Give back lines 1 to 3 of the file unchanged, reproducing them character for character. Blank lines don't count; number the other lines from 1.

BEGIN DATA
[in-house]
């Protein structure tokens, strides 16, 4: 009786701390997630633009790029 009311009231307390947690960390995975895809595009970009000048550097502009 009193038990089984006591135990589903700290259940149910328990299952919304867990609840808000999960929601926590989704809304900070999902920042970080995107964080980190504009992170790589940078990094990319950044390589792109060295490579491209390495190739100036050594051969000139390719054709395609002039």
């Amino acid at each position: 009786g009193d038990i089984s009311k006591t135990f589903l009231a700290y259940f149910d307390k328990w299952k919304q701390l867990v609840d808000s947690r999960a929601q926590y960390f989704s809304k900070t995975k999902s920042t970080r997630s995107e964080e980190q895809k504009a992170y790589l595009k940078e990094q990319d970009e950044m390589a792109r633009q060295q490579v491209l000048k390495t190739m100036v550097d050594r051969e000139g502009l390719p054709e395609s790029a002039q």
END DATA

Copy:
[in-house]
């Protein structure tokens, strides 16, 4: 009786701390997630633009790029 009311009231307390947690960390995975895809595009970009000048550097502009 009193038990089984006591135990589903700290259940149910328990299952919304867990609840808000999960929601926590989704809304900070999902920042970080995107964080980190504009992170790589940078990094990319950044390589792109060295490579491209390495190739100036050594051969000139390719054709395609002039």
């Amino acid at each position: 009786g009193d038990i089984s009311k006591t135990f589903l009231a700290y259940f149910d307390k328990w299952k919304q701390l867990v609840d808000s947690r999960a929601q926590y960390f989704s809304k900070t995975k999902s920042t970080r997630s995107e964080e980190q895809k504009a992170y790589l595009k940078e990094q990319d970009e950044m390589a792109r633009q060295q490579v491209l000048k390495t190739m100036v550097d050594r051969e000139g502009l390719p054709e395609s790029a002039q």